Shigella infection (shigellosis) is an intestinal condition caused by a family of bacteria known as shigella. The major sign of shigella infection is diarrhea, which is usually bloody.
Shigella can be transmitted through direct contact with the bacteria found in the stool. For example, this can occur in a child care setting when staff members don’t wash their hands very well after changing diapers or helping toddlers with toilet training. Shigella bacteria also can be transmitted in contaminated food or by drinking or swimming in contaminated water.
Children below age 5 are most likely to suffer shigella infection, but it can occur happen at any age. A mild case often clears up on its own within a week. When treatment is required, doctors generally prescribe antibiotics.
Signs and symptoms of shigella infection often begin a day or two after infected with shigella, but may take up to a week to develop. Signs and symptoms may include:
Abdominal pain or cramps
Diarrhea (often containing blood or mucus)
Although some people experience no symptoms after they’ve been infected with shigella, their feces may still be contagious up to a few weeks.
When to see a doctor
See your doctor or seek urgent care if you or your child experience bloody diarrhea or diarrhea serious enough to cause weight loss and dehydration. Also, contact your doctor if you or your child suffers diarrhea and a fever of 101 F (38 C) or higher.
Infection happens when you accidentally swallow shigella bacteria. This occurs when you:
Touch your mouth: If you don’t wash your hands very well after changing the diaper of a baby who has shigella infection, you may become infected yourself. Direct person-to-person contact is the most common way the infection is spread.
Eat contaminated food: Infected people who come in contact with food can transmit the bacteria to those who eat the food. Food can also become contaminated if it grows in a field that has sewage.
Swallow contaminated water: Water may become contaminated from either sewage or from an infected person with shigella swimming in it.
Age: Children below age 5 are most likely to be infected shigella infection, but it can happen at any age.
Living arrangements and activities: Close contact with other infected people spreads the bacteria from person to person. Shigella outbreaks are mostly common in child care centers, nursing homes, community wading pools, jails and military barracks.
Time spent in areas that lack sanitation: People who reside or travel in developing countries are more liable to contract shigella infection.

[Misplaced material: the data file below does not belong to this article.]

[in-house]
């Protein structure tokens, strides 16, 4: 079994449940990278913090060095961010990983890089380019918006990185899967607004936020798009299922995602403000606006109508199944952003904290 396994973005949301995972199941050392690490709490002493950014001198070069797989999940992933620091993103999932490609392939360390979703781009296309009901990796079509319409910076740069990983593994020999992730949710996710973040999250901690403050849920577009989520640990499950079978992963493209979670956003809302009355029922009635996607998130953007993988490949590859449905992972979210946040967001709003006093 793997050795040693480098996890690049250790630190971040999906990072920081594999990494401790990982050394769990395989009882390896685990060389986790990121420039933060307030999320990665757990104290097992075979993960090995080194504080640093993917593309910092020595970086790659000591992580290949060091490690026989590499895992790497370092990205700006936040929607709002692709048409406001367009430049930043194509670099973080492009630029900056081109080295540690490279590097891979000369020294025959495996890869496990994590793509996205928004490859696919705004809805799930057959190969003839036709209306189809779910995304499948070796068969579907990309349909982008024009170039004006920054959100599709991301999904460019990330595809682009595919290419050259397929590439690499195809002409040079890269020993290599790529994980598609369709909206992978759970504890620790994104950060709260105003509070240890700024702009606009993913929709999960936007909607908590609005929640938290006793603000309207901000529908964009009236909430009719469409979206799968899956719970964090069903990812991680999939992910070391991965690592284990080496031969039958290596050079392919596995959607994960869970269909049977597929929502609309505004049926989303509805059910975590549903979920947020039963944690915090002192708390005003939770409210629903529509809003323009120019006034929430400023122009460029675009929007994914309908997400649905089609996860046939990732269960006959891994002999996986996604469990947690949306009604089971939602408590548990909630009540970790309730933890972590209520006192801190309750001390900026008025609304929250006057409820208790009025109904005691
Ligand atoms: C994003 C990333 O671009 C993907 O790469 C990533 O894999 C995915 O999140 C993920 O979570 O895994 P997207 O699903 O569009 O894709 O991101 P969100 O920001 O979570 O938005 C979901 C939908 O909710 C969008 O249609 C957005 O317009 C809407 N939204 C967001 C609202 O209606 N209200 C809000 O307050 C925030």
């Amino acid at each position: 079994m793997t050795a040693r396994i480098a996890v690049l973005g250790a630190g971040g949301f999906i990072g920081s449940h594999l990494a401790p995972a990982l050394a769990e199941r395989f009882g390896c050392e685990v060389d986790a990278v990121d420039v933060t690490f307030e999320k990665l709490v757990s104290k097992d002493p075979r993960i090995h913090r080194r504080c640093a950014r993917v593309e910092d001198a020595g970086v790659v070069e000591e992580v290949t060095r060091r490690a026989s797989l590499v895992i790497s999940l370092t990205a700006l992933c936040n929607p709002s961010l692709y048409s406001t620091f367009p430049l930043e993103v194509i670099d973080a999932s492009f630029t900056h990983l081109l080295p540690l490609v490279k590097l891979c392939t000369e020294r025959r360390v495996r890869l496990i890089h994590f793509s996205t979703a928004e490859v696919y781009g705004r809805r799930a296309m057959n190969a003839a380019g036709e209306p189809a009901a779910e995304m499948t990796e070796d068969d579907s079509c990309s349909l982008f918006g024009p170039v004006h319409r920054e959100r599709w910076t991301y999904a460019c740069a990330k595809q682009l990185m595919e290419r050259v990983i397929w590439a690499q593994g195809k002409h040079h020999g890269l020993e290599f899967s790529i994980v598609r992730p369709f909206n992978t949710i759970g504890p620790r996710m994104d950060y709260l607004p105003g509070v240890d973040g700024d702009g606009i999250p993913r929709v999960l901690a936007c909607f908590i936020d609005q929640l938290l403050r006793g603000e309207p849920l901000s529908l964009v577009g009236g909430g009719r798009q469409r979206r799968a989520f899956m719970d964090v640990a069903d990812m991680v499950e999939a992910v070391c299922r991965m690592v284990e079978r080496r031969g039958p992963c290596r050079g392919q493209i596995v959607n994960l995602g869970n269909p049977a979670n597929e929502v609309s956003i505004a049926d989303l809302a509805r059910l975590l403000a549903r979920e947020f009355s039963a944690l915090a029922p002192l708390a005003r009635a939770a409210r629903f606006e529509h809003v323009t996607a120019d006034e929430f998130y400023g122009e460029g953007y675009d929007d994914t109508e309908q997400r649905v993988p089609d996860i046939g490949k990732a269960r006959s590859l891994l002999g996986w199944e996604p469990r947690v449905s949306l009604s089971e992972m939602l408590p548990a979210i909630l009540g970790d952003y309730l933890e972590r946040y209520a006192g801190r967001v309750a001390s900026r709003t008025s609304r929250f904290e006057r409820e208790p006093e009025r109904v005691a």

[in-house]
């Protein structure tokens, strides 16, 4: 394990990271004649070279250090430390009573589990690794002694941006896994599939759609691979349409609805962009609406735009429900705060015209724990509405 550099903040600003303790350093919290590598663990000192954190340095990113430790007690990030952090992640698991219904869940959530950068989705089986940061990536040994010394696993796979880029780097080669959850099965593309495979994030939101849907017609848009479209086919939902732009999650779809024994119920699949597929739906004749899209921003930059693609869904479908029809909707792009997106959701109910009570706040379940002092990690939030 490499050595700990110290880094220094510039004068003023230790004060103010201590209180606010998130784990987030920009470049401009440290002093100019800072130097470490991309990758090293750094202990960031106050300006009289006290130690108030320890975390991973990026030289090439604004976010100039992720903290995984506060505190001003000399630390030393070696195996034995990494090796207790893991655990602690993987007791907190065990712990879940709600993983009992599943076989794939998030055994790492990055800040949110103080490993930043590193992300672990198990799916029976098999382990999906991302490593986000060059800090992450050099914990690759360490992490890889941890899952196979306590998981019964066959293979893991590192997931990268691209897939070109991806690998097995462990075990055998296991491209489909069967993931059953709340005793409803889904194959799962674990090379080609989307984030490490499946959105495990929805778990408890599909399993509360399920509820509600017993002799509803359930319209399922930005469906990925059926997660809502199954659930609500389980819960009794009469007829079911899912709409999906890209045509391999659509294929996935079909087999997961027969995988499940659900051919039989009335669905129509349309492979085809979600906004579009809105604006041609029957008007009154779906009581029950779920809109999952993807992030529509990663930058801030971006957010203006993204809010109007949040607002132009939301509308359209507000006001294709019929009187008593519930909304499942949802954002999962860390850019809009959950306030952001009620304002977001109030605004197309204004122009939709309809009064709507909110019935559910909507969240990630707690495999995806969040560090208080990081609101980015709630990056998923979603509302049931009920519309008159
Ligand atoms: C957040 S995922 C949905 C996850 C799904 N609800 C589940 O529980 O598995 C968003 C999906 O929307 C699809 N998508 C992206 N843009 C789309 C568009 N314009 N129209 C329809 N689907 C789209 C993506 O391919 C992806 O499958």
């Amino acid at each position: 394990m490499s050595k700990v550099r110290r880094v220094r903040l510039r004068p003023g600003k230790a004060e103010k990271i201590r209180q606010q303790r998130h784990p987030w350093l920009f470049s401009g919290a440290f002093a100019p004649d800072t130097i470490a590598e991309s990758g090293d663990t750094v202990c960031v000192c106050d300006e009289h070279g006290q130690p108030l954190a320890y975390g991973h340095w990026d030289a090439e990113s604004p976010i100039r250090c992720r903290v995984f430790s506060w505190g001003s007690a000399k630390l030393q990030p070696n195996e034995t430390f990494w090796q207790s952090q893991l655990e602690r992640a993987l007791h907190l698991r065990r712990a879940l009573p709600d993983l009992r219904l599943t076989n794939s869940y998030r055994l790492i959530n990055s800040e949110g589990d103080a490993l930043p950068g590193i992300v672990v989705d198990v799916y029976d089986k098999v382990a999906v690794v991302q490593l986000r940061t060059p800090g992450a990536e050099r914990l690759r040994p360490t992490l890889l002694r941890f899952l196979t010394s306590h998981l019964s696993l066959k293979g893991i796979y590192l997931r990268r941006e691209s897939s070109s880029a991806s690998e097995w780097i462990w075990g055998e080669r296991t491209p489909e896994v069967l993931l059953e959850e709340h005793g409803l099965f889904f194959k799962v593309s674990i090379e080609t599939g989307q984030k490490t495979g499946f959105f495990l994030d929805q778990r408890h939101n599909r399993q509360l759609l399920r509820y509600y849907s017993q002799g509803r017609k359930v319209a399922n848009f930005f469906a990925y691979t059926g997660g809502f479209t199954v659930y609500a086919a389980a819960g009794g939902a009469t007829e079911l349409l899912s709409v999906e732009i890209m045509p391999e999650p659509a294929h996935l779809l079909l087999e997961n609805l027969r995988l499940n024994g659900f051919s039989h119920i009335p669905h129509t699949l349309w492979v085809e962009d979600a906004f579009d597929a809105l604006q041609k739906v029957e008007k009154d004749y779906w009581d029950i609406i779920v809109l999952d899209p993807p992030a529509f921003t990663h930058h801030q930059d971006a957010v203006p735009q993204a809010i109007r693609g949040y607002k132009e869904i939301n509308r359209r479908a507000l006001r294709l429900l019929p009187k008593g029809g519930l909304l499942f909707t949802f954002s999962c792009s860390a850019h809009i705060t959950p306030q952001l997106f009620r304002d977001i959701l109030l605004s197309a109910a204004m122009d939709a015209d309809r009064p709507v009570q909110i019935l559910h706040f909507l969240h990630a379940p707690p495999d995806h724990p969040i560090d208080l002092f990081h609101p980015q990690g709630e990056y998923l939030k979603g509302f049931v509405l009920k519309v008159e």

Men who have sex with men: Men who have sex with men are at greater risk due to direct or indirect oral-anal contact.
Shigella infection often clears up without complications, although it may take between weeks to months before your bowel habit properly return to normal.
Complications may include:
Dehydration: Persistent diarrhea can result to dehydration. Symptoms may include dizziness, lightheadedness, and lack of tears in children, sunken eyes and dry diapers. Severe dehydration can cause shock and death.
Seizures: Some children who experience high fevers with a shigella infection suffer seizures. It’s not clear whether the convulsions are a result of the fever or the shigella infection itself. If your child has a seizure, see your doctor immediately.
Rectal prolapsed: In this condition, straining during bowel movements may lead to mucous membrane or lining of the rectum to move out through the anus.
Hemolytic uremic syndrome: This unusual complication of shigella, more commonly results from bacteria called E. coli, can cause a low platelet count (thrombocytopenia), low red blood cell count (hemolytic anemia), and acute kidney failure.
Toxic megacolon: This rare complication happens when your colon becomes paralyzed, stopping you from having a bowel movement or passing gas. Signs and symptoms may include abdominal pain and fever, swelling, and weakness. If you don’t take treatment for toxic megacolon, your colon may break open (rupture), causing peritonitis, and dangerous infection requiring emergency surgery.
Reactive arthritis: Reactive arthritis occurs in response to an infection. Signs and symptoms may include joint pain and inflammation, often in the ankles, feet, knees, and hips; redness, itching and discharge in one or both eyes (conjunctivitis); and painful urination (urethritis).
Although studies continue their work to develop a shigella vaccine, nothing is available yet. To stop the spread of shigella:
Wash hands thoroughly and frequently
Dispose of soiled diapers properly
Disinfect diaper-changing areas after use
Keep children with diarrhea home from child care, play groups or school
Supervise small children when they wash their hands
Don’t make food for others if you have diarrhea
Avoid swallowing water from lakes, ponds, or untreated pools
Avoid sexual engagement with anyone who has diarrhea or who recently suffered from diarrhea